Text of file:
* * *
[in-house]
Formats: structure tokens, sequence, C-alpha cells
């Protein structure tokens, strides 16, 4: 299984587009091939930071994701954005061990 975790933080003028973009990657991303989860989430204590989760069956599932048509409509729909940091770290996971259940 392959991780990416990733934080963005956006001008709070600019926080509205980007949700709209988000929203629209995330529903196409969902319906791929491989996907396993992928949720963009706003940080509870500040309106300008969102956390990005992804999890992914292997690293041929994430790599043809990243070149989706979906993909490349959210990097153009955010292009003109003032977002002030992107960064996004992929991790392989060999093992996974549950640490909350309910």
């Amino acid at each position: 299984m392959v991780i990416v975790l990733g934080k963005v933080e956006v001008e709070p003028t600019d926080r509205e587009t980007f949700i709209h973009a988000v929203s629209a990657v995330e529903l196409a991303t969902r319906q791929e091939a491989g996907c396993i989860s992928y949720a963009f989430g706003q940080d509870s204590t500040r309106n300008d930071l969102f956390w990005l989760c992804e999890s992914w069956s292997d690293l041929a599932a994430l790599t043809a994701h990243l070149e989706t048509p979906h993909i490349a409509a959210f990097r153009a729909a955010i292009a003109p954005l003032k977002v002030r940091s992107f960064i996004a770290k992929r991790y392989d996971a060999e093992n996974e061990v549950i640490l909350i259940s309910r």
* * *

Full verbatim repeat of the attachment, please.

[in-house]
Formats: structure tokens, sequence, C-alpha cells
């Protein structure tokens, strides 16, 4: 299984587009091939930071994701954005061990 975790933080003028973009990657991303989860989430204590989760069956599932048509409509729909940091770290996971259940 392959991780990416990733934080963005956006001008709070600019926080509205980007949700709209988000929203629209995330529903196409969902319906791929491989996907396993992928949720963009706003940080509870500040309106300008969102956390990005992804999890992914292997690293041929994430790599043809990243070149989706979906993909490349959210990097153009955010292009003109003032977002002030992107960064996004992929991790392989060999093992996974549950640490909350309910």
């Amino acid at each position: 299984m392959v991780i990416v975790l990733g934080k963005v933080e956006v001008e709070p003028t600019d926080r509205e587009t980007f949700i709209h973009a988000v929203s629209a990657v995330e529903l196409a991303t969902r319906q791929e091939a491989g996907c396993i989860s992928y949720a963009f989430g706003q940080d509870s204590t500040r309106n300008d930071l969102f956390w990005l989760c992804e999890s992914w069956s292997d690293l041929a599932a994430l790599t043809a994701h990243l070149e989706t048509p979906h993909i490349a409509a959210f990097r153009a729909a955010i292009a003109p954005l003032k977002v002030r940091s992107f960064i996004a770290k992929r991790y392989d996971a060999e093992n996974e061990v549950i640490l909350i259940s309910r």